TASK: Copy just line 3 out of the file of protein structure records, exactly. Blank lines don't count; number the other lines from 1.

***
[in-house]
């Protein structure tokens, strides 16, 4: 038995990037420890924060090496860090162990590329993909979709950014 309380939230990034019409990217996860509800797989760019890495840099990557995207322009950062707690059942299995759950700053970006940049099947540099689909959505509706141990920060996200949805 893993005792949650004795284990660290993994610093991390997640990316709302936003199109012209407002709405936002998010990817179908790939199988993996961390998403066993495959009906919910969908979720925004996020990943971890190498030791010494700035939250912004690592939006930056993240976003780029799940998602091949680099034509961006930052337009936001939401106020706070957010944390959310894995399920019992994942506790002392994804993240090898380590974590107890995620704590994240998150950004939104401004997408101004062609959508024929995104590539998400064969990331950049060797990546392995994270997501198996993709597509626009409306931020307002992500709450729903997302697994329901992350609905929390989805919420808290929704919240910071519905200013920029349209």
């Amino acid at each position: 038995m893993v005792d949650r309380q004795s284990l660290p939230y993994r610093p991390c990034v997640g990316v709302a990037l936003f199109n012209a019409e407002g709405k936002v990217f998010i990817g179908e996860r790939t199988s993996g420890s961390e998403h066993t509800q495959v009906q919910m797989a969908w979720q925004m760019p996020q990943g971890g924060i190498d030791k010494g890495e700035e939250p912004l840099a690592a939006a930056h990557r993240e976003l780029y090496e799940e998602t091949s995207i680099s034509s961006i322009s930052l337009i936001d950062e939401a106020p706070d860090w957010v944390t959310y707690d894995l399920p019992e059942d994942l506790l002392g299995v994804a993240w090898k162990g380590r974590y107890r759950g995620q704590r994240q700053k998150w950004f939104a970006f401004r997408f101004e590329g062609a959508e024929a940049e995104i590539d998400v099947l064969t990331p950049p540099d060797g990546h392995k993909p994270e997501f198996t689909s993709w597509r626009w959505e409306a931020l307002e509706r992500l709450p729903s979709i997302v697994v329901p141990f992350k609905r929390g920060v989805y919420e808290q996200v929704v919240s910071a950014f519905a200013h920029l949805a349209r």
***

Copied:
């Amino acid at each position: 038995m893993v005792d949650r309380q004795s284990l660290p939230y993994r610093p991390c990034v997640g990316v709302a990037l936003f199109n012209a019409e407002g709405k936002v990217f998010i990817g179908e996860r790939t199988s993996g420890s961390e998403h066993t509800q495959v009906q919910m797989a969908w979720q925004m760019p996020q990943g971890g924060i190498d030791k010494g890495e700035e939250p912004l840099a690592a939006a930056h990557r993240e976003l780029y090496e799940e998602t091949s995207i680099s034509s961006i322009s930052l337009i936001d950062e939401a106020p706070d860090w957010v944390t959310y707690d894995l399920p019992e059942d994942l506790l002392g299995v994804a993240w090898k162990g380590r974590y107890r759950g995620q704590r994240q700053k998150w950004f939104a970006f401004r997408f101004e590329g062609a959508e024929a940049e995104i590539d998400v099947l064969t990331p950049p540099d060797g990546h392995k993909p994270e997501f198996t689909s993709w597509r626009w959505e409306a931020l307002e509706r992500l709450p729903s979709i997302v697994v329901p141990f992350k609905r929390g920060v989805y919420e808290q996200v929704v919240s910071a950014f519905a200013h920029l949805a349209r």